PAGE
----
Djokovic said that the overnight break had hurt him, but he refused to make it an excuse. “I was ready to continue on and play last night,” he said, “but they decided to stop because the weather conditions were not good. I was OK with that. I’m not going back and saying, ‘OK, it’s your fault because I lost.’”

Listening to Djokovic before and after this match, and watching the way he played it, I had the feeling that it was a sort of test run in his mind. Djokovic emphasized beforehand that it would be his first French final against the all-time champ here, and that it was “the ultimate challenge.” He was unsure of himself at the start of the match, as if he had read one too many of Rafa’s rave reviews. Finally, in a business-like post-match presser, he said, “I lost this time. But I believe that there are still many years to come, and I hopefully I can come back stronger.”

NdNole echoed this sentiment in the most moving moment from his post-match speech. When he was done thanking his team, and he had had enough of trying to speak in French, he came back to English with these words, sincere in their simplicity: “It was a privilege to play in my first Roland Garros final.”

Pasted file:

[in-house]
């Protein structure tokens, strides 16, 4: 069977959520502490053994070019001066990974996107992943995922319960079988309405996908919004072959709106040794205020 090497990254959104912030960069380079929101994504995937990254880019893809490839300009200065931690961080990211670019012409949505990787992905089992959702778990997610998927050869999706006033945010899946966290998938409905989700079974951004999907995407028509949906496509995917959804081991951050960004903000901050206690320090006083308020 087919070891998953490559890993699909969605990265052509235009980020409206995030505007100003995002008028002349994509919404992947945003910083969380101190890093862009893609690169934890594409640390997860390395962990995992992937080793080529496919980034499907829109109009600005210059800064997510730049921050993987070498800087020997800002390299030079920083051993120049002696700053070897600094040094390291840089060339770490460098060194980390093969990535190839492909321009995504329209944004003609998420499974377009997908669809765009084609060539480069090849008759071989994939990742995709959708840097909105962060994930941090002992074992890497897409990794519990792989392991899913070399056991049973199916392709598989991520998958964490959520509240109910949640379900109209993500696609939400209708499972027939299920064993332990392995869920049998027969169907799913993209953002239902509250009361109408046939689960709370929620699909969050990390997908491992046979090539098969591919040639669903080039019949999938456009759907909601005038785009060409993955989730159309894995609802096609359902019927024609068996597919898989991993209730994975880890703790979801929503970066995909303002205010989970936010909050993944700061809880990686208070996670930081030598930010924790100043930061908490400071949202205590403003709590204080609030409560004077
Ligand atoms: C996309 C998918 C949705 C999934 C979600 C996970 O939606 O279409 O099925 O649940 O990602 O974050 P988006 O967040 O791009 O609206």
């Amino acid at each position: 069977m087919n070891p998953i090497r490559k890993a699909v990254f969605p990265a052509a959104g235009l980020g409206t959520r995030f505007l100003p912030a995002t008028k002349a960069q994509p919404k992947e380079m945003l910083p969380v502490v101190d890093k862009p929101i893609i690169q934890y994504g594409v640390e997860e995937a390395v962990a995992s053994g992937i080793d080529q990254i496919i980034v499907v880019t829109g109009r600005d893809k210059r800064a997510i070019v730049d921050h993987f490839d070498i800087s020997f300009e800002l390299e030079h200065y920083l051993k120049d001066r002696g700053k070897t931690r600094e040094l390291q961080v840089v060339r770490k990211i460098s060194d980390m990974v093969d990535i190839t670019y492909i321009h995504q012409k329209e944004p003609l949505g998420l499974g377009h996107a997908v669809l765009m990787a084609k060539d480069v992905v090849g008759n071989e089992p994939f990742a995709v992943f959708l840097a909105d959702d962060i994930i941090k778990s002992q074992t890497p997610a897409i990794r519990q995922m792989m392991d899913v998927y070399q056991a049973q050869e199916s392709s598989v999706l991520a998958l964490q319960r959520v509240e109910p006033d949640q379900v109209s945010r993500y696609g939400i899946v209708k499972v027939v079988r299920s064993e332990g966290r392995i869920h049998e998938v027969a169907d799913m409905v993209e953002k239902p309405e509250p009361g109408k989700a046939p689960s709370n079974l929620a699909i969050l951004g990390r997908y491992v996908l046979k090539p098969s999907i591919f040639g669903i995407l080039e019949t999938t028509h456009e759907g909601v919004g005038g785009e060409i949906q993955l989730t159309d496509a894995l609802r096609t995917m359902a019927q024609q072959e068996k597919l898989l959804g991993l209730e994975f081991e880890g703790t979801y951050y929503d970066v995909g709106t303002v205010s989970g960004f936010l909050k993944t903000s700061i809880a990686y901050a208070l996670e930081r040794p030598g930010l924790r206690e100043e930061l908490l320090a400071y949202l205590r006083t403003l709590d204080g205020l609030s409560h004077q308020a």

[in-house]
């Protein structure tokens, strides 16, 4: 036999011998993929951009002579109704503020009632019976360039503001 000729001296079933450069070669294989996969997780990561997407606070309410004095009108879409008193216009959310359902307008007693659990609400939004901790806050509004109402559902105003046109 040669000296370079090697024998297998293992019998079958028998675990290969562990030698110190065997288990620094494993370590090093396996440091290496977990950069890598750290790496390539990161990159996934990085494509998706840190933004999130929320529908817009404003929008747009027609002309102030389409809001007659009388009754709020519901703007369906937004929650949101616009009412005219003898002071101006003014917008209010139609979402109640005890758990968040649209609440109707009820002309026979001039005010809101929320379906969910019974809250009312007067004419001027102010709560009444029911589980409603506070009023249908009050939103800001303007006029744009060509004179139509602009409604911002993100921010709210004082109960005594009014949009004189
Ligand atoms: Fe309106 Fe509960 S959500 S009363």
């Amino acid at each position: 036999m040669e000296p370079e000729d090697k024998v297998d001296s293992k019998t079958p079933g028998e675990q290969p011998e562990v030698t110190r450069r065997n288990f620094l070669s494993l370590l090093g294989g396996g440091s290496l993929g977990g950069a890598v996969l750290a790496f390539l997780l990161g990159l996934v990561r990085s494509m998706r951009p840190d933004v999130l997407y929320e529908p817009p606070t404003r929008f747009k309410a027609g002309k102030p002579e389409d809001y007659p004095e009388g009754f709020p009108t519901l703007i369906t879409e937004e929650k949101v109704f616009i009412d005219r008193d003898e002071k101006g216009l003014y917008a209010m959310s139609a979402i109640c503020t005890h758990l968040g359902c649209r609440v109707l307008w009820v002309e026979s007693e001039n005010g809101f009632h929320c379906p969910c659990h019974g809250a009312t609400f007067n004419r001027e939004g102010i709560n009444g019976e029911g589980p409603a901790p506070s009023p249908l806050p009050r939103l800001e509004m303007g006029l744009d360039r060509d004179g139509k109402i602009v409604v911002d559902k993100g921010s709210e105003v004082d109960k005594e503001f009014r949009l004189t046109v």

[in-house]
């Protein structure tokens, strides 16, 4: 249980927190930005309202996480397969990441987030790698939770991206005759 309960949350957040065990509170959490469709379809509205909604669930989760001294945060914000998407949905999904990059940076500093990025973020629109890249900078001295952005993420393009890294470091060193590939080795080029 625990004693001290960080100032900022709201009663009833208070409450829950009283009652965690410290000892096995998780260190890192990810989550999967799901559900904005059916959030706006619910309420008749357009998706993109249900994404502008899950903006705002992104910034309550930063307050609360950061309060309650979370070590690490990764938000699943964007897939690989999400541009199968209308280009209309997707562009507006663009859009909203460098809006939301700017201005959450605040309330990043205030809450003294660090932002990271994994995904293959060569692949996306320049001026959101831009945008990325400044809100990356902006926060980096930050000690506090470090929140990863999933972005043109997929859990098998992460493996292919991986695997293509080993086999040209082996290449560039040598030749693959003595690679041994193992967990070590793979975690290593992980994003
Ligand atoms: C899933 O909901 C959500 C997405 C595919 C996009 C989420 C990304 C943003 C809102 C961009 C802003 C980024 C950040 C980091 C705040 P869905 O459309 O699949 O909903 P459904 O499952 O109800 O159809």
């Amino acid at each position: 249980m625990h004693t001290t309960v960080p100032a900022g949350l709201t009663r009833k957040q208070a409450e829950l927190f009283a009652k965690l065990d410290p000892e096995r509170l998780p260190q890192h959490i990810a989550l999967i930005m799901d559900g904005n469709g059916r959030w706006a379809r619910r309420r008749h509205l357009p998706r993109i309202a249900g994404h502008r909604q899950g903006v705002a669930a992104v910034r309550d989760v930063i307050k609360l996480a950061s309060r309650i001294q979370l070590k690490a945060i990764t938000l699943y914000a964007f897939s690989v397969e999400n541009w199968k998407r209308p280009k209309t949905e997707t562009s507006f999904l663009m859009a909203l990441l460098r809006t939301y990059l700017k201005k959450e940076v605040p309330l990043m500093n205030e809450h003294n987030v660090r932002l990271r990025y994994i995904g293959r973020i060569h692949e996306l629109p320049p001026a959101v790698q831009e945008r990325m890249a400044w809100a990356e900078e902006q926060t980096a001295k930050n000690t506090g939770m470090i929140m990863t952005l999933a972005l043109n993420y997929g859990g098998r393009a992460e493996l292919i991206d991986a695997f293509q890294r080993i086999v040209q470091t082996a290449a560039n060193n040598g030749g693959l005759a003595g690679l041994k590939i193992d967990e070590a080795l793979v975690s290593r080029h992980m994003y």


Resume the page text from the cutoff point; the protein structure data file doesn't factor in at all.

Even Novak’s father, the excitable Srdjan—after a long absence, he returned this week as combative as ever—seemed to make the best of it. As Djokovic and Nadal embraced at the net, Daddy Djoker slapped five with his wife and other members of their group. The last year had been a good ride.

When Nadal heard Djokovic’s final serve called out, he turned to his family and put his hands to his face. It was as emotional as he'd been after a win since the 2008 Wimbledon final. From what I can remember, it’s also the first time he’s climbed into the stands since that match. Nadal called it the “most special moment” of his career, and said the relief was extreme because he felt like he'd "been playing the match since Friday afternoon." Where Wimbledon 2008 was emotional because of where he had won, this one was emotional because of who he had beaten. Later, Nadal described the journey he had taken to get to this point against Novak.